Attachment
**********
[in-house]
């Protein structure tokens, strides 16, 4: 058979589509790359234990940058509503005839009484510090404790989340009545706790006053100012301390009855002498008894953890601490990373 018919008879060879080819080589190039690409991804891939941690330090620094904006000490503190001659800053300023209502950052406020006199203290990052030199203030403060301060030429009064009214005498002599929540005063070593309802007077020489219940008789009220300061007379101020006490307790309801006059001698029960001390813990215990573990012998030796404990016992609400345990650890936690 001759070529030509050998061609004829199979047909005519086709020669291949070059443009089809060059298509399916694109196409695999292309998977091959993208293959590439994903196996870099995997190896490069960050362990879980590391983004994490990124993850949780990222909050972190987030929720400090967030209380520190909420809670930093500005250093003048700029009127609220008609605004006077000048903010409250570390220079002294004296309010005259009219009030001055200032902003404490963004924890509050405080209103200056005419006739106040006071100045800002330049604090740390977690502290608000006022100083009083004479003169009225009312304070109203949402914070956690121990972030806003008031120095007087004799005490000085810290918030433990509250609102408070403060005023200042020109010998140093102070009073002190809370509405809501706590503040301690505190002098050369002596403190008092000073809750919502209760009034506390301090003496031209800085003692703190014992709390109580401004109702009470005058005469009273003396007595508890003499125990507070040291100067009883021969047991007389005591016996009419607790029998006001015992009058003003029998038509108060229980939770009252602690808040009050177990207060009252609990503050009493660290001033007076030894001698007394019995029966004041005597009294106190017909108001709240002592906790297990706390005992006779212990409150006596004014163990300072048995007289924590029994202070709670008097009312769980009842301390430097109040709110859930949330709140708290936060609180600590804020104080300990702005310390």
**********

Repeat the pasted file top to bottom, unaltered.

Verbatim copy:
[in-house]
């Protein structure tokens, strides 16, 4: 058979589509790359234990940058509503005839009484510090404790989340009545706790006053100012301390009855002498008894953890601490990373 018919008879060879080819080589190039690409991804891939941690330090620094904006000490503190001659800053300023209502950052406020006199203290990052030199203030403060301060030429009064009214005498002599929540005063070593309802007077020489219940008789009220300061007379101020006490307790309801006059001698029960001390813990215990573990012998030796404990016992609400345990650890936690 001759070529030509050998061609004829199979047909005519086709020669291949070059443009089809060059298509399916694109196409695999292309998977091959993208293959590439994903196996870099995997190896490069960050362990879980590391983004994490990124993850949780990222909050972190987030929720400090967030209380520190909420809670930093500005250093003048700029009127609220008609605004006077000048903010409250570390220079002294004296309010005259009219009030001055200032902003404490963004924890509050405080209103200056005419006739106040006071100045800002330049604090740390977690502290608000006022100083009083004479003169009225009312304070109203949402914070956690121990972030806003008031120095007087004799005490000085810290918030433990509250609102408070403060005023200042020109010998140093102070009073002190809370509405809501706590503040301690505190002098050369002596403190008092000073809750919502209760009034506390301090003496031209800085003692703190014992709390109580401004109702009470005058005469009273003396007595508890003499125990507070040291100067009883021969047991007389005591016996009419607790029998006001015992009058003003029998038509108060229980939770009252602690808040009050177990207060009252609990503050009493660290001033007076030894001698007394019995029966004041005597009294106190017909108001709240002592906790297990706390005992006779212990409150006596004014163990300072048995007289924590029994202070709670008097009312769980009842301390430097109040709110859930949330709140708290936060609180600590804020104080300990702005310390």